BMT Drugs


Patients undergoing BMT usually need a number prescription and non-prescription medications for a period of months to years. These commonly may include:

  • immunosupressants to control GVHD
  • immune system “boosters” for red and white blood cells, platelets
  • drugs to prevent infections: antifungals, antivirals, antibiotics
  • antiemetics to prevent and control nausea and vomiting
  • vitamins and minerals to correct deficiencies
  • drugs to treat specific side effects of treatment
  • medicines and supplies for central line care

Some patients will need to continue to take treatment drugs after transplant. Many patients often need to use a number of prescription or non-prescription (over-the-counter or OTC) remedies for digestion, nutrition, care of the skin and eyes, and other comfort items.

There is now readily-available information from reliable resources to help consumers learn more about drug:

Oncology Tools website
FDA Center for Drug Evaluation and Research

National Cancer Institute Drug Dictionary

Medication information Sheets: A-Z List
St. Jude Children’s Research Hospital

Paying for Medicines

Most BMT patient families find that medicines and supplies are a major expense, with costs multiplied by both the quantity and length of time needed. Medicine costs are also increasingly a problem for insured patients (with public or private coverage) as co-payments and limits on prescription coverage are now quite common.

At the present time there is no ready solution to the high costs of medicines in the US, but there are some possible avenues of help that may be available, including a new program for all residents of WA.  While these programs tend to include more basic drugs needed by the general population, they may be of help to BMT patients as well. . The state programs offer discounts on specific drugs; the other type of programs  offer information and referrals to Patient Access Programs (PAP) of specific pharmaceutical companies. PAPs may offer discounted, or occassionally  free, medicines to patients who meet specific eligibility cirtieria set by the company. Each program for each specific drug has its own  application process and eligibility requirements, often based on documenting very low income, lack of insurance, and citizenship/residency requirements, etc.   PAP requirements may change at any time. There is no charge to apply to PAPs, so be wary of any services that offer to apply on your behalf for a small fee per script, or that  guarantee that you will be accepted into a PAP.  The following medicines-access or access information programs are available as of 2007:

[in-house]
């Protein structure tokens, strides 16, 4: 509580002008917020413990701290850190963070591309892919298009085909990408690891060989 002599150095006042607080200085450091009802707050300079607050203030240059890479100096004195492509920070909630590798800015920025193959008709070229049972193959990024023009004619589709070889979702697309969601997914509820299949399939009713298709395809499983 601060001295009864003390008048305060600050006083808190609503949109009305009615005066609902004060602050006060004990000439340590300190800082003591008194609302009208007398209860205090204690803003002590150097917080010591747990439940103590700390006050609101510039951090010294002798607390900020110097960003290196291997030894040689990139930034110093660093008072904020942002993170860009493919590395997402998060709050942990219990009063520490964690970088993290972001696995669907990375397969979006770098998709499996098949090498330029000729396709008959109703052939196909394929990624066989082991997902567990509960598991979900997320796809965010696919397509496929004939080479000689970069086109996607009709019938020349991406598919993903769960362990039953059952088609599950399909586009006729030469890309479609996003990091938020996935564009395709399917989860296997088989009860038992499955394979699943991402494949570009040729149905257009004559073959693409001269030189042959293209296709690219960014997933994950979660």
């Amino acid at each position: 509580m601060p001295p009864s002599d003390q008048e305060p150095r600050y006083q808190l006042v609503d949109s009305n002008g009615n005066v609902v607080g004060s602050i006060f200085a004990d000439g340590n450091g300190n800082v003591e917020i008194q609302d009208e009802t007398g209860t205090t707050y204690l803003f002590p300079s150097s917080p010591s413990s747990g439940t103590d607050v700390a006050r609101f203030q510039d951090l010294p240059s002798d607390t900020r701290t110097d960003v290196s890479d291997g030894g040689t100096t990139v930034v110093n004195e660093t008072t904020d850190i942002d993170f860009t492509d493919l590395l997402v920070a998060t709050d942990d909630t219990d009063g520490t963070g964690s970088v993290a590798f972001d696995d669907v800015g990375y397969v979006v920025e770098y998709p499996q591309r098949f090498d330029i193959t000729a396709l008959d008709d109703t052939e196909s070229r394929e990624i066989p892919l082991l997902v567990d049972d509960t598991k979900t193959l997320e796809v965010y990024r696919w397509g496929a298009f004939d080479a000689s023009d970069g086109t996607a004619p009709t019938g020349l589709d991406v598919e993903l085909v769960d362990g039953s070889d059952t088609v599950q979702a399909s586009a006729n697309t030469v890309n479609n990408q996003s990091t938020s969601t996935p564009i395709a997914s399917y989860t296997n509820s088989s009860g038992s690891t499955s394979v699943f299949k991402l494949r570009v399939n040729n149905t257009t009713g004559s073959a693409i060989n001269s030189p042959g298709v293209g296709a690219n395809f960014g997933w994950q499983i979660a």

Washington Prescription Drug Program (WPDP)

State Medication Assistance Programs (for residents of other states)

PAP information services, run by community-based organizations:

RxAssist PAP Information Center

Needy Meds

PAP information service run by Pharmaceutical Research and Manufacturers of America, trade association:

Partnership for Prescription Assistance

Co-Pay Assistance

Since BMT patients typcially need many different medicines, many of which may be new, very expensive drugs, families often find that even if they have prescription coverage, the co-pays (i.e patient responsibility) required by their insurance plan are a major burden, if not unaffordable.  Some patients may be able to find help with this expense from co-pay assistance programs.

Background: These programs are relatively new, as most began when the Medicare Part D program started in 2006. Because there are limits and gaps in coverage for drugs under Medicare, many of the drug companies began donating funds to third-party charities to which patients could apply for help with these expenses. While the Medicare program is not relevant to most children undergoing BMT, patients of all ages are eligible for co-pay assistance programs, unless programs are restricted to Medicare beneficiaries, The federal government does not regulate  drug prices, PAPs, or co-pay programs. Therefore any of these may change at  any time, and the drug companies each set their own criteria for program eligibility and assistance offered.

Because these programs can change frequently, we have provided information about  a comprehensive,  listing of known co-pay assistance programs, from  a consumer advocacy group,  as well as links to specific programs. Some patient families have reported that it is necessary to be extremely persistent to succeed in contacting the co-pay programs, and many require an initial be made by phone.

Here are some links to co-pay assistance programs:

Medicare Rights Center List of Charity Co-Pay Programs

NMDP Patient Assistance Program
for patients who received a BMT facilitated by the NMDP

HealthWell Foundation

Patient Advocate Foundation’s Co-Pay Relief (CPR)

Patient Services Incorporated (PSI)